Australian Permanent Mission and Consulate-General
Switzerland, Liechtenstein


Human Rights Council - 27th Regular Session

Panel on Protection of the Family and its Members 
Joint Statement on Indigenous Kinship and Family systems

Delivered by HE Mr John Quinn, Permanent Representative of Australia
15 September 2014

I have the honour to make this statement on behalf of Australia, Guatemala, Mexico, New Zealand and the United States.

As we prepare for the upcoming World Conference on Indigenous Peoples, it is timely to reiterate our aspirations to improve the circumstances of our most vulnerable populations, in particular indigenous peoples.

We appreciate the clear limitations of state-led interventions and recognise that a ‘one size fits all’ approach does not work across such a diverse range of communities, family groups, and individual citizens.

Within a number of indigenous populations across the world there are complex and intricate family kinship systems that often do not fall within the framework of a ‘nuclear’ family. Kinship relationships are based on extended family groupings rather than ‘nuclear’ ones.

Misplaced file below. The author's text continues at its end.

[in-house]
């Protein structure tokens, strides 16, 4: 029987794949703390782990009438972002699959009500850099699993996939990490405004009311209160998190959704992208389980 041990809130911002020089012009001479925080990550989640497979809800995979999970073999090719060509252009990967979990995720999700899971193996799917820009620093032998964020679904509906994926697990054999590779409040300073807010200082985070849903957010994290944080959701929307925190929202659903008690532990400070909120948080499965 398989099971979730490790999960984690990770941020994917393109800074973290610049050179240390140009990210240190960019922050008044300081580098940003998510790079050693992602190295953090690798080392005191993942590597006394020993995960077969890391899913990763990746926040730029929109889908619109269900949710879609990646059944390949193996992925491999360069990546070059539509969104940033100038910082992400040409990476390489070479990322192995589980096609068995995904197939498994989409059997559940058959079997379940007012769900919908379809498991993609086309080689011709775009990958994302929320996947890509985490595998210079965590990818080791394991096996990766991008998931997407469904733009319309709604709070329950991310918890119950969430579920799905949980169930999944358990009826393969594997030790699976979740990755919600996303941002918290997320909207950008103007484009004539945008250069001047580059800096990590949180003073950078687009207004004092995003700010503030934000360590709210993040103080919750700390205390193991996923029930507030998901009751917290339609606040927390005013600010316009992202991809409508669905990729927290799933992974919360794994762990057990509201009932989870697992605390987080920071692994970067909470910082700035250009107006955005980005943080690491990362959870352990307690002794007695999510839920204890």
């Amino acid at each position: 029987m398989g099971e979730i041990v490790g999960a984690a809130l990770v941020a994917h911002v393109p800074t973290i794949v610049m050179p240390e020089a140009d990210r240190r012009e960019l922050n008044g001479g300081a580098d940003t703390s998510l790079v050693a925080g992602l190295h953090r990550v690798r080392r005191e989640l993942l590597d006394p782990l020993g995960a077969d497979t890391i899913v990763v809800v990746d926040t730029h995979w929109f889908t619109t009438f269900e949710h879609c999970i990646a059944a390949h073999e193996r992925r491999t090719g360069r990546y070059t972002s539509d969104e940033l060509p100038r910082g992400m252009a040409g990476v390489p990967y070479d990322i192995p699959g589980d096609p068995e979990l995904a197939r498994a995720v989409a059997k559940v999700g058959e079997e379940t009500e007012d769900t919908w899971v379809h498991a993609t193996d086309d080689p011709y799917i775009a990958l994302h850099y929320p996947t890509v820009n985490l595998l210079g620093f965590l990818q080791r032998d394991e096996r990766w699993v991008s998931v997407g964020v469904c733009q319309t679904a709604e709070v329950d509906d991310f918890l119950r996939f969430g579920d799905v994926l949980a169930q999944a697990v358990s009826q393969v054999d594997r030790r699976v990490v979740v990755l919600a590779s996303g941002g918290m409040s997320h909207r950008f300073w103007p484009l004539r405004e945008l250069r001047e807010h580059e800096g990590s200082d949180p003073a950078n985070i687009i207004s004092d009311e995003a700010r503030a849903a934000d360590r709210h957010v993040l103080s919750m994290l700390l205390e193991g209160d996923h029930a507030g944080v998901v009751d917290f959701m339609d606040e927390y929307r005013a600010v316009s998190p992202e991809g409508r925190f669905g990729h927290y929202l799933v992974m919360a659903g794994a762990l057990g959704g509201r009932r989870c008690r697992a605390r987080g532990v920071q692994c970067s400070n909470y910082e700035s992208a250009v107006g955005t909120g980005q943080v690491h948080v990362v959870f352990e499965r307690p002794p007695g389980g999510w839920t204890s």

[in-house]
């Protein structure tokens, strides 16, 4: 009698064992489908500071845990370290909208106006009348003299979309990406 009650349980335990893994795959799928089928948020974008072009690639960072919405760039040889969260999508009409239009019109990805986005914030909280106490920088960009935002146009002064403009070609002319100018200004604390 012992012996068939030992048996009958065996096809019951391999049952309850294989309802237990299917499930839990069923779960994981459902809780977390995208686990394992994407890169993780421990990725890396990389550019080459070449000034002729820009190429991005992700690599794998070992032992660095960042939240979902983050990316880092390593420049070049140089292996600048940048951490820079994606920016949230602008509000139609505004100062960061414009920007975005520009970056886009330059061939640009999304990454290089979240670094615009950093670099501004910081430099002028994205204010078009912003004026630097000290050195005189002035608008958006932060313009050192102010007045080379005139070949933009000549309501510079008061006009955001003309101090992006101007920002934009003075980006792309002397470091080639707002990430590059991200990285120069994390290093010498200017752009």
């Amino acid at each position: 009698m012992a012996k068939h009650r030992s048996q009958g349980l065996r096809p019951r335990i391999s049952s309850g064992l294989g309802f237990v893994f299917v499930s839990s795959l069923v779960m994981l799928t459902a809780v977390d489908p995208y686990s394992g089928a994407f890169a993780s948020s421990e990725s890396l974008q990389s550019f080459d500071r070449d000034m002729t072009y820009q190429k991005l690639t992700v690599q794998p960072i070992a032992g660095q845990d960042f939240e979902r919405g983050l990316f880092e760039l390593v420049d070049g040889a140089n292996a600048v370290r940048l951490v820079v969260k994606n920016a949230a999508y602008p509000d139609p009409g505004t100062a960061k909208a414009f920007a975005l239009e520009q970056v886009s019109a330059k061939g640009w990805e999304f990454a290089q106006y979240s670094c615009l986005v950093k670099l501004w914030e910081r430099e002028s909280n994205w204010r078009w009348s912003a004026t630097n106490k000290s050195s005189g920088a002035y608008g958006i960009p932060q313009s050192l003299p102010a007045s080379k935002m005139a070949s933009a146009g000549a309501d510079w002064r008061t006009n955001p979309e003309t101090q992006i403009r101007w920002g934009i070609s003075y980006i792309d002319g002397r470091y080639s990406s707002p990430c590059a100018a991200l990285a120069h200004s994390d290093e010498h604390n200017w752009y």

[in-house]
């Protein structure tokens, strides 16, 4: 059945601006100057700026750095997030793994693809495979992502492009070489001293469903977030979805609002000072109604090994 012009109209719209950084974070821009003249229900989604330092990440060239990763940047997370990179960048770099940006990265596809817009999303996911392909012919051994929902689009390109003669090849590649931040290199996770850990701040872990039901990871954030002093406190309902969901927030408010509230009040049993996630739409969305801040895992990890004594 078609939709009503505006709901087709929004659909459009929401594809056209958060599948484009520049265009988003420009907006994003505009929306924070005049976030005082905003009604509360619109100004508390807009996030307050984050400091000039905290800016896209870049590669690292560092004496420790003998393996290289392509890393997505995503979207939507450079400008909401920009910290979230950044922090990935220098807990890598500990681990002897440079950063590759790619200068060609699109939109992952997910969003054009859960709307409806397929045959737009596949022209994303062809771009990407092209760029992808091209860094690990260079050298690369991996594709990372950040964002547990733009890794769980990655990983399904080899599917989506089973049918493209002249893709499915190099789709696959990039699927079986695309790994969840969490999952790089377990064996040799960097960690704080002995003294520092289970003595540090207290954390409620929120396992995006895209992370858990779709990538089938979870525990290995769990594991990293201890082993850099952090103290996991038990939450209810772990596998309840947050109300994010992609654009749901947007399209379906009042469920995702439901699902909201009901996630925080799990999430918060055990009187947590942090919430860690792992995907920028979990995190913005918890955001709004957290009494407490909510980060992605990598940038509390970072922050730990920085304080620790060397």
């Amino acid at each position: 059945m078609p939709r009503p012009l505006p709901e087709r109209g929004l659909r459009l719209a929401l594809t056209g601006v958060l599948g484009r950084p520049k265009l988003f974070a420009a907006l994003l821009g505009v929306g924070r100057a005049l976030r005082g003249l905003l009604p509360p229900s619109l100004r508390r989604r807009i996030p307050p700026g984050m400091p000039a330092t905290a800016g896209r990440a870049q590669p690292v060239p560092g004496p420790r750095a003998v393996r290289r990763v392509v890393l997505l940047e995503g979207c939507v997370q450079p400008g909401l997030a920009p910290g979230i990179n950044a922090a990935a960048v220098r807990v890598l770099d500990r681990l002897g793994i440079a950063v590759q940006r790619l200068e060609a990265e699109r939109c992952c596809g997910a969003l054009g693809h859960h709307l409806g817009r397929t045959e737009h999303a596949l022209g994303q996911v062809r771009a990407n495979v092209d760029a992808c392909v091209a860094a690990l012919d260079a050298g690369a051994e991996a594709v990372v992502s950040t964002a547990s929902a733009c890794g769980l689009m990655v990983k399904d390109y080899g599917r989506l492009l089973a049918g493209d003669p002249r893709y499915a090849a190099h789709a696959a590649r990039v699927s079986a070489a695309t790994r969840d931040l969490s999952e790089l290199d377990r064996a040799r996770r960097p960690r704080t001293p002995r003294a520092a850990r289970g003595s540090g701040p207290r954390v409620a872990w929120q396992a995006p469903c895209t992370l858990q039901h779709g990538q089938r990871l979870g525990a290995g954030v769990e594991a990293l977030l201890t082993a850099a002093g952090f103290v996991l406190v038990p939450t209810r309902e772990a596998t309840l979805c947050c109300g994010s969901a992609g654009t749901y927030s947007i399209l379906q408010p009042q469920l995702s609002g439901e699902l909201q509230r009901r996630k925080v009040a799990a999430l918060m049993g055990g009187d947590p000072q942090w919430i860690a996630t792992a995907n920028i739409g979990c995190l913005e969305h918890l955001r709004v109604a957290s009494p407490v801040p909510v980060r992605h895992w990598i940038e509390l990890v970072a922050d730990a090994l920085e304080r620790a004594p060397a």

An appreciation of family diversity in all its forms goes hand in hand with forging strong and productive working partnerships with local indigenous communities. These partnerships and a broad understanding of what comprises ‘family’ are necessary to ensure government interventions are tailored, culturally-appropriate, genuinely accessible and aimed at achieving the best possible outcomes.

We each recognise the importance of early intervention, prevention and collaboration in the promotion and protection of the human rights of members of indigenous and kinship families. This is achieved through community involvement to combine service delivery with assistance for mental health, domestic and family violence, drug and alcohol education, health and other services.

Only genuine engagement with vulnerable peoples, including members of indigenous families, will achieve their best possible social and economic participation.

To conclude, we would like to ask the panellists whether they have any additional recommendations of ways to ensure policies relating to families and their members protect the diversity of indigenous and kinship families.